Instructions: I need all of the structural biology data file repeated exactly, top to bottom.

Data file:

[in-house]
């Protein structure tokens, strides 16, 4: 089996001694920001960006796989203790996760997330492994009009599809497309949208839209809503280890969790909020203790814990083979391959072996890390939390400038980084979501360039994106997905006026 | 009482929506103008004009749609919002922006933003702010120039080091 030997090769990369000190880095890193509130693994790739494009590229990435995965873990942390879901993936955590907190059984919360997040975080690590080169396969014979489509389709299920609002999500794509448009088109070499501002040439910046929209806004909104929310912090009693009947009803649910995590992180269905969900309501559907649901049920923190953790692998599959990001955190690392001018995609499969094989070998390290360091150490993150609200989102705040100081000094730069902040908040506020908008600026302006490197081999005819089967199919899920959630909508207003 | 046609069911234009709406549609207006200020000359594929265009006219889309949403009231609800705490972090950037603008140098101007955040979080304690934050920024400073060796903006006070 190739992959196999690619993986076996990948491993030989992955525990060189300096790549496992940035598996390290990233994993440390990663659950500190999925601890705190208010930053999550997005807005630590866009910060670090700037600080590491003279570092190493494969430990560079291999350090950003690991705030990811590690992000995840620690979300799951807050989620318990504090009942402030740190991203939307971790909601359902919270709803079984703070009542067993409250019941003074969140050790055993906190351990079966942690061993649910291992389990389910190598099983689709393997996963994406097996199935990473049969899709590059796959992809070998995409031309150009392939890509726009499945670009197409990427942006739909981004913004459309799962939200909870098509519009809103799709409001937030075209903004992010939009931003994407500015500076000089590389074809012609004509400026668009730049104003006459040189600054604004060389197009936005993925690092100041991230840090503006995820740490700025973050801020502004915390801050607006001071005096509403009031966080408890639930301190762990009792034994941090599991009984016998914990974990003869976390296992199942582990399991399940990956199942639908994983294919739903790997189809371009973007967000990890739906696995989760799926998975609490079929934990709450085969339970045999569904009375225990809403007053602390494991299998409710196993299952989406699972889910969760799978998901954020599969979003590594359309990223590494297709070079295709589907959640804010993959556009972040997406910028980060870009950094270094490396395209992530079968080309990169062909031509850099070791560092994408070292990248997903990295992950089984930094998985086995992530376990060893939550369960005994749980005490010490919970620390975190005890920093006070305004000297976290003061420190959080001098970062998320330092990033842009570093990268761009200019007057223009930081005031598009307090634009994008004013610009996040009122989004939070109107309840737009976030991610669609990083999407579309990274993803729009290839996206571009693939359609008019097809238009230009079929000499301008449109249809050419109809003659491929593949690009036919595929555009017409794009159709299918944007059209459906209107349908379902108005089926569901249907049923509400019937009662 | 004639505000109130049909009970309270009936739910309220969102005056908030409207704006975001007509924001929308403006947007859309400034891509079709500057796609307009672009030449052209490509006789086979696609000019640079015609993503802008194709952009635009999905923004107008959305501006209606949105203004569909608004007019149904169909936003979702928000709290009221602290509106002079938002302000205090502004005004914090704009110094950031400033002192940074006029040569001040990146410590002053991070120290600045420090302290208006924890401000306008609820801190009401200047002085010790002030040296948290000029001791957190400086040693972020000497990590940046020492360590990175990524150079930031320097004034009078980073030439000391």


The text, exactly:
[in-house]
């Protein structure tokens, strides 16, 4: 089996001694920001960006796989203790996760997330492994009009599809497309949208839209809503280890969790909020203790814990083979391959072996890390939390400038980084979501360039994106997905006026 | 009482929506103008004009749609919002922006933003702010120039080091 030997090769990369000190880095890193509130693994790739494009590229990435995965873990942390879901993936955590907190059984919360997040975080690590080169396969014979489509389709299920609002999500794509448009088109070499501002040439910046929209806004909104929310912090009693009947009803649910995590992180269905969900309501559907649901049920923190953790692998599959990001955190690392001018995609499969094989070998390290360091150490993150609200989102705040100081000094730069902040908040506020908008600026302006490197081999005819089967199919899920959630909508207003 | 046609069911234009709406549609207006200020000359594929265009006219889309949403009231609800705490972090950037603008140098101007955040979080304690934050920024400073060796903006006070 190739992959196999690619993986076996990948491993030989992955525990060189300096790549496992940035598996390290990233994993440390990663659950500190999925601890705190208010930053999550997005807005630590866009910060670090700037600080590491003279570092190493494969430990560079291999350090950003690991705030990811590690992000995840620690979300799951807050989620318990504090009942402030740190991203939307971790909601359902919270709803079984703070009542067993409250019941003074969140050790055993906190351990079966942690061993649910291992389990389910190598099983689709393997996963994406097996199935990473049969899709590059796959992809070998995409031309150009392939890509726009499945670009197409990427942006739909981004913004459309799962939200909870098509519009809103799709409001937030075209903004992010939009931003994407500015500076000089590389074809012609004509400026668009730049104003006459040189600054604004060389197009936005993925690092100041991230840090503006995820740490700025973050801020502004915390801050607006001071005096509403009031966080408890639930301190762990009792034994941090599991009984016998914990974990003869976390296992199942582990399991399940990956199942639908994983294919739903790997189809371009973007967000990890739906696995989760799926998975609490079929934990709450085969339970045999569904009375225990809403007053602390494991299998409710196993299952989406699972889910969760799978998901954020599969979003590594359309990223590494297709070079295709589907959640804010993959556009972040997406910028980060870009950094270094490396395209992530079968080309990169062909031509850099070791560092994408070292990248997903990295992950089984930094998985086995992530376990060893939550369960005994749980005490010490919970620390975190005890920093006070305004000297976290003061420190959080001098970062998320330092990033842009570093990268761009200019007057223009930081005031598009307090634009994008004013610009996040009122989004939070109107309840737009976030991610669609990083999407579309990274993803729009290839996206571009693939359609008019097809238009230009079929000499301008449109249809050419109809003659491929593949690009036919595929555009017409794009159709299918944007059209459906209107349908379902108005089926569901249907049923509400019937009662 | 004639505000109130049909009970309270009936739910309220969102005056908030409207704006975001007509924001929308403006947007859309400034891509079709500057796609307009672009030449052209490509006789086979696609000019640079015609993503802008194709952009635009999905923004107008959305501006209606949105203004569909608004007019149904169909936003979702928000709290009221602290509106002079938002302000205090502004005004914090704009110094950031400033002192940074006029040569001040990146410590002053991070120290600045420090302290208006924890401000306008609820801190009401200047002085010790002030040296948290000029001791957190400086040693972020000497990590940046020492360590990175990524150079930031320097004034009078980073030439000391």